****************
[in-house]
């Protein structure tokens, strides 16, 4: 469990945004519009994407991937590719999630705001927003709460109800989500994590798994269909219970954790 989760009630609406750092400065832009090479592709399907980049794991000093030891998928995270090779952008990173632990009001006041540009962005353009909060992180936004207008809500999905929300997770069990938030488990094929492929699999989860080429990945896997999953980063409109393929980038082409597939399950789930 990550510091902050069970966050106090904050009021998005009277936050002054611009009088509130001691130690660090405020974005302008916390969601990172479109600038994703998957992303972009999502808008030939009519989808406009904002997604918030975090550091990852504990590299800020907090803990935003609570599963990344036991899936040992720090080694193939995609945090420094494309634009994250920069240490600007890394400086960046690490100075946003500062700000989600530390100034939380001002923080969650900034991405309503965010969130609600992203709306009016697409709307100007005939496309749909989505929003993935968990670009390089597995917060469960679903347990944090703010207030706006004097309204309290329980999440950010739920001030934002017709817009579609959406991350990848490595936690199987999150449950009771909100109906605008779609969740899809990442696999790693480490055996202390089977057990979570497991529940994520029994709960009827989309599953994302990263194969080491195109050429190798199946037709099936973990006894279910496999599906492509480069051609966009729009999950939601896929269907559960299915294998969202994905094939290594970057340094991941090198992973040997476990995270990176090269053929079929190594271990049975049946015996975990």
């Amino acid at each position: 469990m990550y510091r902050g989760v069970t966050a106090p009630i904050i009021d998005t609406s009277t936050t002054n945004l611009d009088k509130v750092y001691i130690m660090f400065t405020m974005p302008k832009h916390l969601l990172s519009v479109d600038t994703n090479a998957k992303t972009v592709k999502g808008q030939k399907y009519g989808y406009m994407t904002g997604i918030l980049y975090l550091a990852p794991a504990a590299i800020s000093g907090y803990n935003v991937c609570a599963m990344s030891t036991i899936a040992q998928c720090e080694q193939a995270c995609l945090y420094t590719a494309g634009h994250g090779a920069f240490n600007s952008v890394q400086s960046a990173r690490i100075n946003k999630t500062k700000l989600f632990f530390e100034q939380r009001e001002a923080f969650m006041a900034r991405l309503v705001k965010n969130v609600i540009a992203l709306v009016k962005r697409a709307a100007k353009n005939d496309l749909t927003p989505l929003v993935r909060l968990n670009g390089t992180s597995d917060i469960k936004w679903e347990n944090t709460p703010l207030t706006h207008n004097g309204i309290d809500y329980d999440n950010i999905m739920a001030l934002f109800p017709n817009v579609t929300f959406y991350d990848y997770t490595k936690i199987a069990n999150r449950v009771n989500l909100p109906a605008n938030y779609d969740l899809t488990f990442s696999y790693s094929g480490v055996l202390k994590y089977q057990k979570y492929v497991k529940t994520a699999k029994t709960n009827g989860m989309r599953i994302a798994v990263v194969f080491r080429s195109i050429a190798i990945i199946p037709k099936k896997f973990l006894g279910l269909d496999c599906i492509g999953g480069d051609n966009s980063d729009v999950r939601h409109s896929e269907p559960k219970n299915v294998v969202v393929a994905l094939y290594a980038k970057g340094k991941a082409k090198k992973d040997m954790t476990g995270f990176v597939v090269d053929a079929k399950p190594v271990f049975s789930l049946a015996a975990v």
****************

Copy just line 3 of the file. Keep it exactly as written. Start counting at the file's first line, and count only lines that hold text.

């Amino acid at each position: 469990m990550y510091r902050g989760v069970t966050a106090p009630i904050i009021d998005t609406s009277t936050t002054n945004l611009d009088k509130v750092y001691i130690m660090f400065t405020m974005p302008k832009h916390l969601l990172s519009v479109d600038t994703n090479a998957k992303t972009v592709k999502g808008q030939k399907y009519g989808y406009m994407t904002g997604i918030l980049y975090l550091a990852p794991a504990a590299i800020s000093g907090y803990n935003v991937c609570a599963m990344s030891t036991i899936a040992q998928c720090e080694q193939a995270c995609l945090y420094t590719a494309g634009h994250g090779a920069f240490n600007s952008v890394q400086s960046a990173r690490i100075n946003k999630t500062k700000l989600f632990f530390e100034q939380r009001e001002a923080f969650m006041a900034r991405l309503v705001k965010n969130v609600i540009a992203l709306v009016k962005r697409a709307a100007k353009n005939d496309l749909t927003p989505l929003v993935r909060l968990n670009g390089t992180s597995d917060i469960k936004w679903e347990n944090t709460p703010l207030t706006h207008n004097g309204i309290d809500y329980d999440n950010i999905m739920a001030l934002f109800p017709n817009v579609t929300f959406y991350d990848y997770t490595k936690i199987a069990n999150r449950v009771n989500l909100p109906a605008n938030y779609d969740l899809t488990f990442s696999y790693s094929g480490v055996l202390k994590y089977q057990k979570y492929v497991k529940t994520a699999k029994t709960n009827g989860m989309r599953i994302a798994v990263v194969f080491r080429s195109i050429a190798i990945i199946p037709k099936k896997f973990l006894g279910l269909d496999c599906i492509g999953g480069d051609n966009s980063d729009v999950r939601h409109s896929e269907p559960k219970n299915v294998v969202v393929a994905l094939y290594a980038k970057g340094k991941a082409k090198k992973d040997m954790t476990g995270f990176v597939v090269d053929a079929k399950p190594v271990f049975s789930l049946a015996a975990v």